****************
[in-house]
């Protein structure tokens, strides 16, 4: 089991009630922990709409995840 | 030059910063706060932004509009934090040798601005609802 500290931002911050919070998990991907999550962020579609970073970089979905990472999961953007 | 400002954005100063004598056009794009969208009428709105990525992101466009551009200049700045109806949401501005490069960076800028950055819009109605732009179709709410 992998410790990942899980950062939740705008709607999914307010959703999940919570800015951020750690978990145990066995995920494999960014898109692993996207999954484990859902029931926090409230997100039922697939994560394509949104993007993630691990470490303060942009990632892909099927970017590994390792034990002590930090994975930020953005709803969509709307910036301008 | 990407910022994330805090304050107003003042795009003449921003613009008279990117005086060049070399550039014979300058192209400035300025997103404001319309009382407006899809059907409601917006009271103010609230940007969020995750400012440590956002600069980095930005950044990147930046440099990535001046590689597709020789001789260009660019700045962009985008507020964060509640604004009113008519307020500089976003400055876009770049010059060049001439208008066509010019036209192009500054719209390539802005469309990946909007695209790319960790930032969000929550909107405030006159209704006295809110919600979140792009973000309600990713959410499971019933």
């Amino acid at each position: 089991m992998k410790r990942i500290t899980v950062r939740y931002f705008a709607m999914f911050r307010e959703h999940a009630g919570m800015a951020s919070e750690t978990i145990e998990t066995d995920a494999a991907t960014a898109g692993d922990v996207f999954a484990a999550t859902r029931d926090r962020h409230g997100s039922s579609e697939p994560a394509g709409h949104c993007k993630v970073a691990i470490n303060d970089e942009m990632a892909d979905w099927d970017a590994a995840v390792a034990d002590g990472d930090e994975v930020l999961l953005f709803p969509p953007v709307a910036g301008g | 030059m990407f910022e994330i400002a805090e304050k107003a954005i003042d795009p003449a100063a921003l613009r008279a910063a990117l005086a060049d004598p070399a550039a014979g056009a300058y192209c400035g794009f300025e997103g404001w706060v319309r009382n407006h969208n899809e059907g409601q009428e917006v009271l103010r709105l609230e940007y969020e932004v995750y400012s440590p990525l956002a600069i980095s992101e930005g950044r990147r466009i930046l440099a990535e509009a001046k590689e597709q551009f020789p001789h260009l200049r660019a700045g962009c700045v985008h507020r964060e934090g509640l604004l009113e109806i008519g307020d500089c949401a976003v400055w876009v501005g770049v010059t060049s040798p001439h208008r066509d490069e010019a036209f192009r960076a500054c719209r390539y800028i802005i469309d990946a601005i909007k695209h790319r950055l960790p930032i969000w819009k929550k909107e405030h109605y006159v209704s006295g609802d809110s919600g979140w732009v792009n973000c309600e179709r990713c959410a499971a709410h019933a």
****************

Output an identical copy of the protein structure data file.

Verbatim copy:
[in-house]
């Protein structure tokens, strides 16, 4: 089991009630922990709409995840 | 030059910063706060932004509009934090040798601005609802 500290931002911050919070998990991907999550962020579609970073970089979905990472999961953007 | 400002954005100063004598056009794009969208009428709105990525992101466009551009200049700045109806949401501005490069960076800028950055819009109605732009179709709410 992998410790990942899980950062939740705008709607999914307010959703999940919570800015951020750690978990145990066995995920494999960014898109692993996207999954484990859902029931926090409230997100039922697939994560394509949104993007993630691990470490303060942009990632892909099927970017590994390792034990002590930090994975930020953005709803969509709307910036301008 | 990407910022994330805090304050107003003042795009003449921003613009008279990117005086060049070399550039014979300058192209400035300025997103404001319309009382407006899809059907409601917006009271103010609230940007969020995750400012440590956002600069980095930005950044990147930046440099990535001046590689597709020789001789260009660019700045962009985008507020964060509640604004009113008519307020500089976003400055876009770049010059060049001439208008066509010019036209192009500054719209390539802005469309990946909007695209790319960790930032969000929550909107405030006159209704006295809110919600979140792009973000309600990713959410499971019933």
């Amino acid at each position: 089991m992998k410790r990942i500290t899980v950062r939740y931002f705008a709607m999914f911050r307010e959703h999940a009630g919570m800015a951020s919070e750690t978990i145990e998990t066995d995920a494999a991907t960014a898109g692993d922990v996207f999954a484990a999550t859902r029931d926090r962020h409230g997100s039922s579609e697939p994560a394509g709409h949104c993007k993630v970073a691990i470490n303060d970089e942009m990632a892909d979905w099927d970017a590994a995840v390792a034990d002590g990472d930090e994975v930020l999961l953005f709803p969509p953007v709307a910036g301008g | 030059m990407f910022e994330i400002a805090e304050k107003a954005i003042d795009p003449a100063a921003l613009r008279a910063a990117l005086a060049d004598p070399a550039a014979g056009a300058y192209c400035g794009f300025e997103g404001w706060v319309r009382n407006h969208n899809e059907g409601q009428e917006v009271l103010r709105l609230e940007y969020e932004v995750y400012s440590p990525l956002a600069i980095s992101e930005g950044r990147r466009i930046l440099a990535e509009a001046k590689e597709q551009f020789p001789h260009l200049r660019a700045g962009c700045v985008h507020r964060e934090g509640l604004l009113e109806i008519g307020d500089c949401a976003v400055w876009v501005g770049v010059t060049s040798p001439h208008r066509d490069e010019a036209f192009r960076a500054c719209r390539y800028i802005i469309d990946a601005i909007k695209h790319r950055l960790p930032i969000w819009k929550k909107e405030h109605y006159v209704s006295g609802d809110s919600g979140w732009v792009n973000c309600e179709r990713c959410a499971a709410h019933a």